Dear Mom (2)

This was written on September 15, 2018

Today it’s been two years since your funeral. It was a beautiful day. Even though the calendar said September 15th, it was warm and the sun was shining. The days since you died had been awful. The loss was unbearable, and I couldn’t believe I wasn’t going to see you again. My beloved mother, why did you have to leave me? Why now. The morning you passed, the family gathered in your hospital room. We talked, drank coffee and cried. We stayed there for hours, your girlfriend also dropped by. It was so unreal, when it was time to leave you. I was in a daze. How was this going to work out? I had been through a lot, but this eclipsed it all.

We arrived at the church early. One of my brothers and I had decided to see you one last time. The undertaker opened the coffin and there you were lieing. But you weren’t there, you were gone. We put roses and the ring my sister and I gave you for your birthday in the coffin with you. The coffin was closed and sealed. After a little while, people started arriving. They came towards me with open arms and sad, pitying looks on their faces. I couldn’t hold it together. The crying overtook my body. I went inside the church and sat down. There were so many flowers. 90% of them were shades of pink. They all knew you well. I could feel the church fill up behind me. There weren’t enough seats, so some people had to stand. I knew T was sitting a couple of rows behind me. I needed him by my side. There were a couple of empty seats in the very front on the other side of the coffin. The church servant made some people sit there. It was two of my dear friends. They had also been there, in the same church, at our wedding 3 months earlier. The thought filled me with warmth.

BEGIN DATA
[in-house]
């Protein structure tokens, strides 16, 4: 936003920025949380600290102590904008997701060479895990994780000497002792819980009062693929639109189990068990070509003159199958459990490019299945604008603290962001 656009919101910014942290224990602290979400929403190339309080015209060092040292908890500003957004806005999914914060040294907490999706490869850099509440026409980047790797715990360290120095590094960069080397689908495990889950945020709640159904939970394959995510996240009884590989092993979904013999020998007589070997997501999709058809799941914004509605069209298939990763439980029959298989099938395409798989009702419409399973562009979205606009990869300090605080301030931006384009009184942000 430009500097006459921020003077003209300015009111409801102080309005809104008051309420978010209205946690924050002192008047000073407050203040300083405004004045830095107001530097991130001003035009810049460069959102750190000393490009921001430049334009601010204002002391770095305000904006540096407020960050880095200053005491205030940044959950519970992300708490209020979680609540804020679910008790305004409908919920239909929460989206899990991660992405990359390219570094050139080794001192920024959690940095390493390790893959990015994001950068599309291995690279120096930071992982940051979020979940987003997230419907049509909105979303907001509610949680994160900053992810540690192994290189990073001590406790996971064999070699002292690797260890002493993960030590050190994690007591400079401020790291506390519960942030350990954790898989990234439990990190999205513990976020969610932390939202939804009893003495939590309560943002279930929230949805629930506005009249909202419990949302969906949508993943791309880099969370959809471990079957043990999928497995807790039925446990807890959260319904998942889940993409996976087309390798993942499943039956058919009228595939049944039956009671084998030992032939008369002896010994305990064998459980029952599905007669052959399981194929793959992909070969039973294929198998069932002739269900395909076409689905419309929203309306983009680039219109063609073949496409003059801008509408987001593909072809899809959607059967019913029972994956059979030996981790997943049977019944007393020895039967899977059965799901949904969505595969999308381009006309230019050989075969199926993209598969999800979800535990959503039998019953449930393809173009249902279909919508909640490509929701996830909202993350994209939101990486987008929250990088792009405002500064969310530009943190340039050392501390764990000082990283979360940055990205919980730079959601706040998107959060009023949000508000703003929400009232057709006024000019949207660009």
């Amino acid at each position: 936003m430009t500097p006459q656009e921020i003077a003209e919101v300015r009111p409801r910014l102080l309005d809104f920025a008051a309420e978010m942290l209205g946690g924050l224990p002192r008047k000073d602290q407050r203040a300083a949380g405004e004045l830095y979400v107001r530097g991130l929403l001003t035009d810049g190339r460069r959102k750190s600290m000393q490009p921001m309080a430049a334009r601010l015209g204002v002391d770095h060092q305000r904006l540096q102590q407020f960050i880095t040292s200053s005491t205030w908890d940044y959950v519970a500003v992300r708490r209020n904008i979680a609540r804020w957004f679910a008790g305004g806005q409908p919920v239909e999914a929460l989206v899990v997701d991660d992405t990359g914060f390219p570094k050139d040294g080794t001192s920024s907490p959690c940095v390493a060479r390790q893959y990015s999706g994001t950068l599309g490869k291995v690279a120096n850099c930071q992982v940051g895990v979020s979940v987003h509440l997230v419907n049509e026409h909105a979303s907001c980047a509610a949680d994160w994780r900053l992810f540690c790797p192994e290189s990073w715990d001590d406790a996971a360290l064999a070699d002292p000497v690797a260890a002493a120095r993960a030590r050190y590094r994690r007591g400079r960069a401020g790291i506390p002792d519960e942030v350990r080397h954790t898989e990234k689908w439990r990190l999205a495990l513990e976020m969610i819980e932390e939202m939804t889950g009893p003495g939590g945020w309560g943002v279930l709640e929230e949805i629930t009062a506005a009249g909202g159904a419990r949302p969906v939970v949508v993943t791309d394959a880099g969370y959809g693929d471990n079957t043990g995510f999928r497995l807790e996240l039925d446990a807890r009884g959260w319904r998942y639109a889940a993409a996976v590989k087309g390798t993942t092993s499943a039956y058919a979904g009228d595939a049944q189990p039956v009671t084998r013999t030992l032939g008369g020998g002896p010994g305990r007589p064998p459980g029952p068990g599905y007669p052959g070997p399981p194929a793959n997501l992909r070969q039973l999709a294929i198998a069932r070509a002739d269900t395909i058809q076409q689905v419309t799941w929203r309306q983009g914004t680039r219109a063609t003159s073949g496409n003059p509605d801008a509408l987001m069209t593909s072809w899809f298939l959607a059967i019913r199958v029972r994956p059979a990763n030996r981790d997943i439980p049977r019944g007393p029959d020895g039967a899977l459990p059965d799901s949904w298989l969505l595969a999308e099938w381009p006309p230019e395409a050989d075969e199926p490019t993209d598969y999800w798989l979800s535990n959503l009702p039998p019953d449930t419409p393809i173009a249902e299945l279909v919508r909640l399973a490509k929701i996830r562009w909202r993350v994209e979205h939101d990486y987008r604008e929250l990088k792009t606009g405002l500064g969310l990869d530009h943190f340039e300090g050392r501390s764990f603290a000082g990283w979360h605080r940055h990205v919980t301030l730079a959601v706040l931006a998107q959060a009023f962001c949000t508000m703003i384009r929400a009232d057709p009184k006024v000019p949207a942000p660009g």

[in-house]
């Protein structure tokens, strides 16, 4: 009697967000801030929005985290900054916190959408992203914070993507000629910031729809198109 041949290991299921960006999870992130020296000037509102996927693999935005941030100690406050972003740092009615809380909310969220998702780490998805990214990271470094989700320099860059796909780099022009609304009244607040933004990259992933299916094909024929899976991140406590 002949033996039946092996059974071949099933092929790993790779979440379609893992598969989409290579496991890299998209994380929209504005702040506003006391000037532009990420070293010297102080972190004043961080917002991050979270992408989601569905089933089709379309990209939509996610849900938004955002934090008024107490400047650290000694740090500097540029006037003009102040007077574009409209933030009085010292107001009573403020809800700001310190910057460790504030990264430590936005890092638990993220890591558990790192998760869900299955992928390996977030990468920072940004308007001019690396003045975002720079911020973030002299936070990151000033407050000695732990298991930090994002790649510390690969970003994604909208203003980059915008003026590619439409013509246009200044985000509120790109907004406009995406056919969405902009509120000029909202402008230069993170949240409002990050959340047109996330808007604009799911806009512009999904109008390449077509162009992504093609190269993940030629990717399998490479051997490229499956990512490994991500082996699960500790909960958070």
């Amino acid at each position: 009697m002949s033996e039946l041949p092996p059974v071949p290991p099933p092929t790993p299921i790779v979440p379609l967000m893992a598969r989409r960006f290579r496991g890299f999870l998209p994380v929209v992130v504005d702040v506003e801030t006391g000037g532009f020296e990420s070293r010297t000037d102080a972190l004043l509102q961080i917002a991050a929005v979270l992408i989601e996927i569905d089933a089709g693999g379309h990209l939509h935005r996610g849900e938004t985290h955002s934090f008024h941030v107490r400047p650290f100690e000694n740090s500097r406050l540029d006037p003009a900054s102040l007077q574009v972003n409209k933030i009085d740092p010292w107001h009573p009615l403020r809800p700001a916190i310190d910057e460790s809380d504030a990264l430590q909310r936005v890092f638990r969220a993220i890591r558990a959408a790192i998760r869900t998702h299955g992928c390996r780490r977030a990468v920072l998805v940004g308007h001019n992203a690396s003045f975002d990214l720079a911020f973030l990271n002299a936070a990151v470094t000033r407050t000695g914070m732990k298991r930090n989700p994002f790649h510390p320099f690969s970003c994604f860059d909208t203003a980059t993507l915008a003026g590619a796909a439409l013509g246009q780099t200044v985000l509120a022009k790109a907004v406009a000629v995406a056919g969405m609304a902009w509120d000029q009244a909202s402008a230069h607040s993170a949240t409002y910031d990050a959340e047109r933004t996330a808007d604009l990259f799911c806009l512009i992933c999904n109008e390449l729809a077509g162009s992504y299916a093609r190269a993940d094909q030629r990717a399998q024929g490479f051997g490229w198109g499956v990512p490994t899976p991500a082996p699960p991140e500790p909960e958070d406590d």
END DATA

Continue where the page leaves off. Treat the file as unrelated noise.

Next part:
The organ started playing. The time had come. My mother’s funeral. I struggled to keep it together. My dad had chosen the most beautiful psalms, but I couldn’t sing along. The priest was talking, it was so surreal that it was you he was talking about. Suddenly a butterfly flew in the window. It was circling the priest, beautiful, stubborn and insisting. We sang the last song and to the notes of one of your favourite songs, we carried you outside. There was hardly any room because of the many flowers. When we got to your grave someone else had to take my place by your coffin. My sister was by my side. She was crying too. We threw roses into your grave, and then it was over.

Afterwards there was a wake. All your friends were there and your oldco-workers. You would have loved being there. After a few hours the last person left and we went home to dad’s place. It was so strange that you weren’t there. We had dinner together in the yard, and that was the end of that day. We had said our goodbyes.

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